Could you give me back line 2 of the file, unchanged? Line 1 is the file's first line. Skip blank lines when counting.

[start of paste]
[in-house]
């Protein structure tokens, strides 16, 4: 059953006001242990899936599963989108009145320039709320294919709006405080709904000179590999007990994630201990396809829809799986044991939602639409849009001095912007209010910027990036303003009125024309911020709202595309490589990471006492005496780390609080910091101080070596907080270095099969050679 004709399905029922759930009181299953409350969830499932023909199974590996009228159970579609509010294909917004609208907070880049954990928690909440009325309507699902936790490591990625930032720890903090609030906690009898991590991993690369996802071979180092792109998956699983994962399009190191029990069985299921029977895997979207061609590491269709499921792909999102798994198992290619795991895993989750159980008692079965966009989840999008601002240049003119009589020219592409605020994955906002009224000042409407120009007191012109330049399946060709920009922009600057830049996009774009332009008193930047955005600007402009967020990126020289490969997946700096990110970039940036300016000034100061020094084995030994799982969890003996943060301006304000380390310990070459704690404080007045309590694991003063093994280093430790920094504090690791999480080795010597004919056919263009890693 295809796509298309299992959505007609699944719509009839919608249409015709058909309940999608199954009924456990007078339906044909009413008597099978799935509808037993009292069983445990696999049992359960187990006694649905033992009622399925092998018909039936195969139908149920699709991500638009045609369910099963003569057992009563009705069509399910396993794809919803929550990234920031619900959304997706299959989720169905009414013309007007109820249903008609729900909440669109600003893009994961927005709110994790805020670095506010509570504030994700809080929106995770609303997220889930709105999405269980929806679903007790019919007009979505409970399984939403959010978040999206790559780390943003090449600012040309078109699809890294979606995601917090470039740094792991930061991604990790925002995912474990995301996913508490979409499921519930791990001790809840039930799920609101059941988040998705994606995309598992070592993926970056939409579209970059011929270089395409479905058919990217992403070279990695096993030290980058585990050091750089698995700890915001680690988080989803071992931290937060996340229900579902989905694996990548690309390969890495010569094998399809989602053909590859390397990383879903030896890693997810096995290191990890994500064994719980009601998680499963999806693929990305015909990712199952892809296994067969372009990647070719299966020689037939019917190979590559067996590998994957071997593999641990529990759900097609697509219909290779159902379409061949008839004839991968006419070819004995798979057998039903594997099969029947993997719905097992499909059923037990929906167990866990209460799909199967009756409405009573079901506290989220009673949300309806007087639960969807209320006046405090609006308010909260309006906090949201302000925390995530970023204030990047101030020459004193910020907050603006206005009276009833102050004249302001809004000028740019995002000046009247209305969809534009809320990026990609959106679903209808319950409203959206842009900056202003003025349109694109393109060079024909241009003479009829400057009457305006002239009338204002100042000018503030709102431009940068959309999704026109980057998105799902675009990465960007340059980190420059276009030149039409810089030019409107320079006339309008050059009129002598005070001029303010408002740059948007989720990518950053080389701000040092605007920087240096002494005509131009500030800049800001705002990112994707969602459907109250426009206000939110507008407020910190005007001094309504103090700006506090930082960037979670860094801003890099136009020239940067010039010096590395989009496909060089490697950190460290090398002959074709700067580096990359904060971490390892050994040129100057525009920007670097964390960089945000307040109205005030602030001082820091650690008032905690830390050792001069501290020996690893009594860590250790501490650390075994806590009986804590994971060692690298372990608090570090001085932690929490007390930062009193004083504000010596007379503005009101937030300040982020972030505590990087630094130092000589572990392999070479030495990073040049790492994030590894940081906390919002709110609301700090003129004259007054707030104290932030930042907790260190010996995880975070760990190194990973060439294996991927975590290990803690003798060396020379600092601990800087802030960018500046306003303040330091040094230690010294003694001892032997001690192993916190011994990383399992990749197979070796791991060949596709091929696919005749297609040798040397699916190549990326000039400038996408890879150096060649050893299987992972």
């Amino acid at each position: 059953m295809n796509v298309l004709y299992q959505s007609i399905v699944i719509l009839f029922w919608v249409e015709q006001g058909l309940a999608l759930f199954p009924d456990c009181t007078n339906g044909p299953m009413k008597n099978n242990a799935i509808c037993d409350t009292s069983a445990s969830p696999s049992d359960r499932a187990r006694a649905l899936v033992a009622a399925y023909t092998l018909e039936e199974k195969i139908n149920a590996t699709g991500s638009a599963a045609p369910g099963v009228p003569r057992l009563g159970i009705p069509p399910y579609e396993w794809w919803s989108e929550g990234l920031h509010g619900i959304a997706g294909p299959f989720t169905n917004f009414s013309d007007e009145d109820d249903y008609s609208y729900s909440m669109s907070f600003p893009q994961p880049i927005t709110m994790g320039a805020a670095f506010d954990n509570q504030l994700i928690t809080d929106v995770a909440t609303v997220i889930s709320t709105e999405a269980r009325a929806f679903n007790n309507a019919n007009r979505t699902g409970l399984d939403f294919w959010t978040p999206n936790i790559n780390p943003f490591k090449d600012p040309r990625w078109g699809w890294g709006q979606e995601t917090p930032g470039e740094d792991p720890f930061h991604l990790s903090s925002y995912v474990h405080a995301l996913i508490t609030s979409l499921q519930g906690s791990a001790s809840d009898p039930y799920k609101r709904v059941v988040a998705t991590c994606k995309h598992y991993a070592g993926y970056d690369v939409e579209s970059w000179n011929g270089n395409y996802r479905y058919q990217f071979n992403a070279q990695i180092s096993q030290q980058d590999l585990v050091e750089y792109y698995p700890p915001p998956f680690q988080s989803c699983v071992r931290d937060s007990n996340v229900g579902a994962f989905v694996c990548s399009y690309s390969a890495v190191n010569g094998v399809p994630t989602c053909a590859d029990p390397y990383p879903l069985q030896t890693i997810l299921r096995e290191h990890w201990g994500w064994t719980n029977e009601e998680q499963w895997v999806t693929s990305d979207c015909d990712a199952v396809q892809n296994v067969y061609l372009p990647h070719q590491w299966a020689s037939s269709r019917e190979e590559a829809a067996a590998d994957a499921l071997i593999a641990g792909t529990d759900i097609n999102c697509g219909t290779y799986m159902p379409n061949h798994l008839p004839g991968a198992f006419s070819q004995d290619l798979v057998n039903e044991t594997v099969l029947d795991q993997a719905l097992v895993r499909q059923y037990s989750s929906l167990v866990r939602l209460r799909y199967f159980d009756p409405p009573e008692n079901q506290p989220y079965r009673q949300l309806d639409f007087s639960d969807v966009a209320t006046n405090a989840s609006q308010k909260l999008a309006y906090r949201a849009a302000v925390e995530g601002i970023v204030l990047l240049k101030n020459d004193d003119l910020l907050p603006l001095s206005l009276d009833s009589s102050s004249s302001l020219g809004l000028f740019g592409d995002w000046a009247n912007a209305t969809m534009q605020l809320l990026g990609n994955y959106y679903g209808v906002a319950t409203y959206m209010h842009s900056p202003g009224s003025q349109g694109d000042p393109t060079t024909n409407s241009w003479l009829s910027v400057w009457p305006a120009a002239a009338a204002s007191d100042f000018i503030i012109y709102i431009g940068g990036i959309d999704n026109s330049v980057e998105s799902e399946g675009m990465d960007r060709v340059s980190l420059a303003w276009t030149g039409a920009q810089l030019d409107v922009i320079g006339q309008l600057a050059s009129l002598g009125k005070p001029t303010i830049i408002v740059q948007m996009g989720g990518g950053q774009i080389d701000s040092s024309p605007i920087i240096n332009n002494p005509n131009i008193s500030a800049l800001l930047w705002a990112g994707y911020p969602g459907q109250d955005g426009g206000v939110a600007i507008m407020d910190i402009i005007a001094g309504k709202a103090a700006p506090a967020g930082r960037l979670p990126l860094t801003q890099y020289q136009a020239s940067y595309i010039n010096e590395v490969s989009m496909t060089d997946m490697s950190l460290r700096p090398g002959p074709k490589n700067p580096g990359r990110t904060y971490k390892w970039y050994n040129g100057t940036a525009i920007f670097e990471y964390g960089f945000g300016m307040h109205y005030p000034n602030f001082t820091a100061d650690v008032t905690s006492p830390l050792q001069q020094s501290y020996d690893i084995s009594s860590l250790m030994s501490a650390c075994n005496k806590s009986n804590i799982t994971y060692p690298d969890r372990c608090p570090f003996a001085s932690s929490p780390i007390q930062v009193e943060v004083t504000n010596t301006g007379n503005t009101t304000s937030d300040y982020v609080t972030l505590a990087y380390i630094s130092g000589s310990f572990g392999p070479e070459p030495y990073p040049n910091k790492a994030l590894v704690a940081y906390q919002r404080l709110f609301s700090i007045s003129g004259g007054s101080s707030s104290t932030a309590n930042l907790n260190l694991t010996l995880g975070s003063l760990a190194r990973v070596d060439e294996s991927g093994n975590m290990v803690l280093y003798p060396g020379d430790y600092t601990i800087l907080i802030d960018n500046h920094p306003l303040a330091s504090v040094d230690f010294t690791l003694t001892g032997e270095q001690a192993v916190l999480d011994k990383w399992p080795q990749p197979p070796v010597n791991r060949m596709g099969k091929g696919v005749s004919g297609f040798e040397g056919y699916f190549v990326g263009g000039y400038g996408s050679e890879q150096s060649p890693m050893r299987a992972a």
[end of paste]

């Protein structure tokens, strides 16, 4: 059953006001242990899936599963989108009145320039709320294919709006405080709904000179590999007990994630201990396809829809799986044991939602639409849009001095912007209010910027990036303003009125024309911020709202595309490589990471006492005496780390609080910091101080070596907080270095099969050679 004709399905029922759930009181299953409350969830499932023909199974590996009228159970579609509010294909917004609208907070880049954990928690909440009325309507699902936790490591990625930032720890903090609030906690009898991590991993690369996802071979180092792109998956699983994962399009190191029990069985299921029977895997979207061609590491269709499921792909999102798994198992290619795991895993989750159980008692079965966009989840999008601002240049003119009589020219592409605020994955906002009224000042409407120009007191012109330049399946060709920009922009600057830049996009774009332009008193930047955005600007402009967020990126020289490969997946700096990110970039940036300016000034100061020094084995030994799982969890003996943060301006304000380390310990070459704690404080007045309590694991003063093994280093430790920094504090690791999480080795010597004919056919263009890693 295809796509298309299992959505007609699944719509009839919608249409015709058909309940999608199954009924456990007078339906044909009413008597099978799935509808037993009292069983445990696999049992359960187990006694649905033992009622399925092998018909039936195969139908149920699709991500638009045609369910099963003569057992009563009705069509399910396993794809919803929550990234920031619900959304997706299959989720169905009414013309007007109820249903008609729900909440669109600003893009994961927005709110994790805020670095506010509570504030994700809080929106995770609303997220889930709105999405269980929806679903007790019919007009979505409970399984939403959010978040999206790559780390943003090449600012040309078109699809890294979606995601917090470039740094792991930061991604990790925002995912474990995301996913508490979409499921519930791990001790809840039930799920609101059941988040998705994606995309598992070592993926970056939409579209970059011929270089395409479905058919990217992403070279990695096993030290980058585990050091750089698995700890915001680690988080989803071992931290937060996340229900579902989905694996990548690309390969890495010569094998399809989602053909590859390397990383879903030896890693997810096995290191990890994500064994719980009601998680499963999806693929990305015909990712199952892809296994067969372009990647070719299966020689037939019917190979590559067996590998994957071997593999641990529990759900097609697509219909290779159902379409061949008839004839991968006419070819004995798979057998039903594997099969029947993997719905097992499909059923037990929906167990866990209460799909199967009756409405009573079901506290989220009673949300309806007087639960969807209320006046405090609006308010909260309006906090949201302000925390995530970023204030990047101030020459004193910020907050603006206005009276009833102050004249302001809004000028740019995002000046009247209305969809534009809320990026990609959106679903209808319950409203959206842009900056202003003025349109694109393109060079024909241009003479009829400057009457305006002239009338204002100042000018503030709102431009940068959309999704026109980057998105799902675009990465960007340059980190420059276009030149039409810089030019409107320079006339309008050059009129002598005070001029303010408002740059948007989720990518950053080389701000040092605007920087240096002494005509131009500030800049800001705002990112994707969602459907109250426009206000939110507008407020910190005007001094309504103090700006506090930082960037979670860094801003890099136009020239940067010039010096590395989009496909060089490697950190460290090398002959074709700067580096990359904060971490390892050994040129100057525009920007670097964390960089945000307040109205005030602030001082820091650690008032905690830390050792001069501290020996690893009594860590250790501490650390075994806590009986804590994971060692690298372990608090570090001085932690929490007390930062009193004083504000010596007379503005009101937030300040982020972030505590990087630094130092000589572990392999070479030495990073040049790492994030590894940081906390919002709110609301700090003129004259007054707030104290932030930042907790260190010996995880975070760990190194990973060439294996991927975590290990803690003798060396020379600092601990800087802030960018500046306003303040330091040094230690010294003694001892032997001690192993916190011994990383399992990749197979070796791991060949596709091929696919005749297609040798040397699916190549990326000039400038996408890879150096060649050893299987992972």